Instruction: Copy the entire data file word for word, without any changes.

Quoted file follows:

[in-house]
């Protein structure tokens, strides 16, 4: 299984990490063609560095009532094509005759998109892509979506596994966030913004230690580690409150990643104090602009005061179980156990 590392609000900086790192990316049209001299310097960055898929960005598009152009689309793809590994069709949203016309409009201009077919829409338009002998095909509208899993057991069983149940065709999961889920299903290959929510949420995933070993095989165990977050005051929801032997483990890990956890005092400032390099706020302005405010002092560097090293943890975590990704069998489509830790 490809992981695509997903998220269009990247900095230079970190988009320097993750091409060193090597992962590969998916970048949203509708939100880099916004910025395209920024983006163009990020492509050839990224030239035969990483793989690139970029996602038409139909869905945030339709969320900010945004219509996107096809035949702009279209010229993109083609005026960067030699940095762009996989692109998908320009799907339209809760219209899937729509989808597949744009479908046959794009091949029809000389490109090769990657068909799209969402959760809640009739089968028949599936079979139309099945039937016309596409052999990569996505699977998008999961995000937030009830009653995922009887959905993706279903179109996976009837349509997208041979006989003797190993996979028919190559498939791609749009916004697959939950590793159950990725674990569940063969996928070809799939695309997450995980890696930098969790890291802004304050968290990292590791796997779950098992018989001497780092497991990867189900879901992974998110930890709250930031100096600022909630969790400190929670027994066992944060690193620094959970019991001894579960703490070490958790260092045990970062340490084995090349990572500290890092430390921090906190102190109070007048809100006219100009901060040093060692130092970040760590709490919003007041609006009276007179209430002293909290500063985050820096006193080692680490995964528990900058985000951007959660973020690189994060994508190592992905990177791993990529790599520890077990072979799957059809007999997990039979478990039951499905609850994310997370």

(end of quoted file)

[in-house]
């Protein structure tokens, strides 16, 4: 299984990490063609560095009532094509005759998109892509979506596994966030913004230690580690409150990643104090602009005061179980156990 590392609000900086790192990316049209001299310097960055898929960005598009152009689309793809590994069709949203016309409009201009077919829409338009002998095909509208899993057991069983149940065709999961889920299903290959929510949420995933070993095989165990977050005051929801032997483990890990956890005092400032390099706020302005405010002092560097090293943890975590990704069998489509830790 490809992981695509997903998220269009990247900095230079970190988009320097993750091409060193090597992962590969998916970048949203509708939100880099916004910025395209920024983006163009990020492509050839990224030239035969990483793989690139970029996602038409139909869905945030339709969320900010945004219509996107096809035949702009279209010229993109083609005026960067030699940095762009996989692109998908320009799907339209809760219209899937729509989808597949744009479908046959794009091949029809000389490109090769990657068909799209969402959760809640009739089968028949599936079979139309099945039937016309596409052999990569996505699977998008999961995000937030009830009653995922009887959905993706279903179109996976009837349509997208041979006989003797190993996979028919190559498939791609749009916004697959939950590793159950990725674990569940063969996928070809799939695309997450995980890696930098969790890291802004304050968290990292590791796997779950098992018989001497780092497991990867189900879901992974998110930890709250930031100096600022909630969790400190929670027994066992944060690193620094959970019991001894579960703490070490958790260092045990970062340490084995090349990572500290890092430390921090906190102190109070007048809100006219100009901060040093060692130092970040760590709490919003007041609006009276007179209430002293909290500063985050820096006193080692680490995964528990900058985000951007959660973020690189994060994508190592992905990177791993990529790599520890077990072979799957059809007999997990039979478990039951499905609850994310997370």